Au Marché

Before I came to Burkina Faso, my first real experience with a real marché (market) was the Souk in Jerusalem, Israel in January 2009. Our Birthright group (Holla Shorashim Bus-86!!!) went to the Souk just before Shabbat. You had to push and shove your way through, lines do not exist, and they had many things that I had never seen before. Our assignment was to get something that you could not get in the US, so I got a Pomela, a large middle-eastern citrus fruit.

In our training village in Burkina Faso our marché is every 3 days. And. There are a few guidelines to follow here in BF to get the most out of your marché.
1.You must greet everyone before you discuss anything else (Always in French but preferably in local language

2.Haggling is expected and is often necessary to get the price you want. However, there are some items that are non-negotiable (e.g., Bread, Soap, Rice, prepared goods, condiments, etc). My fellow stagiaires will typically haggle for pagnes, fruits and veggies, and artisanal goods such as jewelry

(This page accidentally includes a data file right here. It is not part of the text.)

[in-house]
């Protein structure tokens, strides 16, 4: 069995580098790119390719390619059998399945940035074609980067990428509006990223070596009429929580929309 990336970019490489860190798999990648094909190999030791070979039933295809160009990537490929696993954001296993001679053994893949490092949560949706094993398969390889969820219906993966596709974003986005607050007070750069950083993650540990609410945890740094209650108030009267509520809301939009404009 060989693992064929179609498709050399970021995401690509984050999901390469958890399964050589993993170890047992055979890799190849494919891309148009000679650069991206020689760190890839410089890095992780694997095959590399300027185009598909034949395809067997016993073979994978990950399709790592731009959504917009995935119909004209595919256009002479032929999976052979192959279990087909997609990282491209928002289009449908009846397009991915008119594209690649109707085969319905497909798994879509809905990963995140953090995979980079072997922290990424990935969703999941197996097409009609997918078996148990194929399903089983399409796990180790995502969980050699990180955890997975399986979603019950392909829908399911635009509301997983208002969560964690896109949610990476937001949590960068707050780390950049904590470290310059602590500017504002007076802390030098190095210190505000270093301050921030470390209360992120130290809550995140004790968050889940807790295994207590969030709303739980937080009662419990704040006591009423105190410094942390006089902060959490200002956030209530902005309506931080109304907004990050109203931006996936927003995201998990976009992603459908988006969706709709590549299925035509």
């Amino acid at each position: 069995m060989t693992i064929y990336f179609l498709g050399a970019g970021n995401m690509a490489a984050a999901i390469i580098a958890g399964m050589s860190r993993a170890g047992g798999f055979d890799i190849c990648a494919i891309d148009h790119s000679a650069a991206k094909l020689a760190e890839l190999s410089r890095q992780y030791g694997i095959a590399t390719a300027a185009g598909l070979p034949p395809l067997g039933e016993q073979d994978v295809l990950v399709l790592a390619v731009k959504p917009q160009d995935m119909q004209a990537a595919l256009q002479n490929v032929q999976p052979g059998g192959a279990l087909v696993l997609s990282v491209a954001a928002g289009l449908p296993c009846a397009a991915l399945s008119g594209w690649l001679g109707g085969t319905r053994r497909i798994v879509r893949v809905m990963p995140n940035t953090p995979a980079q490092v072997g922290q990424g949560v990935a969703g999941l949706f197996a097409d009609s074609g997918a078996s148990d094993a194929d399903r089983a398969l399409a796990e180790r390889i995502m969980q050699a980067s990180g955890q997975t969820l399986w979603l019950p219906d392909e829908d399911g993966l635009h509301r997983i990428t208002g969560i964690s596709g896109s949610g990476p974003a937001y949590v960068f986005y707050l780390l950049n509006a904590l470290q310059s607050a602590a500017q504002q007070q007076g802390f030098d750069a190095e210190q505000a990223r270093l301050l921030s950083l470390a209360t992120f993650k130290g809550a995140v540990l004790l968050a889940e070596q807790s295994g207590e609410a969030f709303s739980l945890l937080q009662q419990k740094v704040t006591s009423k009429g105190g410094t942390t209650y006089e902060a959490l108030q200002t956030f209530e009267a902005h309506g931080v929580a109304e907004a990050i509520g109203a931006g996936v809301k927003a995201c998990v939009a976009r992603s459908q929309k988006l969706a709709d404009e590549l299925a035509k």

3.Money in Mooré is weird. Prices are given in multiples of 5, so if you want 100 CFA worth of Samsa, you would say that you want 20 (Pisi in Mooré)

4.Even if you do not want to buy anything, you must say goodbye or wish them a good market day if you start a conversation with a shopkeeper.
In French: Merci, Bon Marché – Thank you, have a good market
In Mooré: Y barka, wend na lok raaga – Thank You, may God bring you a good market day.

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